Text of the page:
Carbon salaries add color to employment space even during recession

 @ibtimes on February 17 2011 7:37 AM

A recent study titled The Carbon Salary Survey 2010, conducted jointly by recruitment agency Acre Resources and consulting firm Acona has thrown up some really good news for professionals working in the climate change and carbon space.

Results from the survey reveal that despite the economy struggling under a fragile recovery, the climate change job market was thriving in 2010 and overall, remunerations for professionals working in the field were significantly higher than what had been reported in 2009.

A majority of participants (85%) in the survey were in permanent employment and reported an overall average salary of $79,000 this year, marking an increase of over $3,000 on last year's results. While the range of salaries in permanent positions represented a pretty wide gap - from $15,000 to $300,000 annually - close to three-fourths reported salaries above $40,000 and 26 percent earned above $100,000.

Regionally, Australasia saw a boom in the domain in 2010, reporting the highest average salary of $115,000. North America is the only other region where participants reported earning more than $100K on average, with average annual salary of $104,000. This represents a change from 2009 when North American participants were earning the highest salaries at $100,000 and Australasian participants were the second highest earners at $93,000.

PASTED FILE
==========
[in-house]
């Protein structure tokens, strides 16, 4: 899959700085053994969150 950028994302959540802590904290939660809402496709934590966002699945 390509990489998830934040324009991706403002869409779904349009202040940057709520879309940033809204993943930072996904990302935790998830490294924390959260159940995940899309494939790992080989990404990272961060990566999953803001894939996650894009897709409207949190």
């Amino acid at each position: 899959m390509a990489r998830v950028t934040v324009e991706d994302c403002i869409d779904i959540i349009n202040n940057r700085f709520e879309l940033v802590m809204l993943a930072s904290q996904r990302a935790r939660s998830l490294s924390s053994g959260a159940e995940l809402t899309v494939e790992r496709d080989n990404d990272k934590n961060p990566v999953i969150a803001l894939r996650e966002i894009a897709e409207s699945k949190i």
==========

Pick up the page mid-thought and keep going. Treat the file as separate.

In terms of job function, the highest salaries continue to be earned by those who classified their job function as Legal Services, though the average salary in this particular function did see a drop from 2009 levels.

The study reached 944 participants - 32 percent from U.K., 20 percent from the rest of Europe, 17 percent from North America, and 8 percent from Australasia. The other respondents came from South America, Africa, Asia and the Middle East. However, the report does include a disclaimer to the effect that since the 2010 survey tapped a larger number of people in senior roles in the industry than in 2009, that could have skewed the salary trends to some extent. Nevertheless, ClimateBiz quotes Andy Cartland, Managing director at Acre Resources as saying: Continuing from last year's survey there is definite proof that the mainstream economy is 'greening' as the sector continues with its positive growth.

Join the Discussion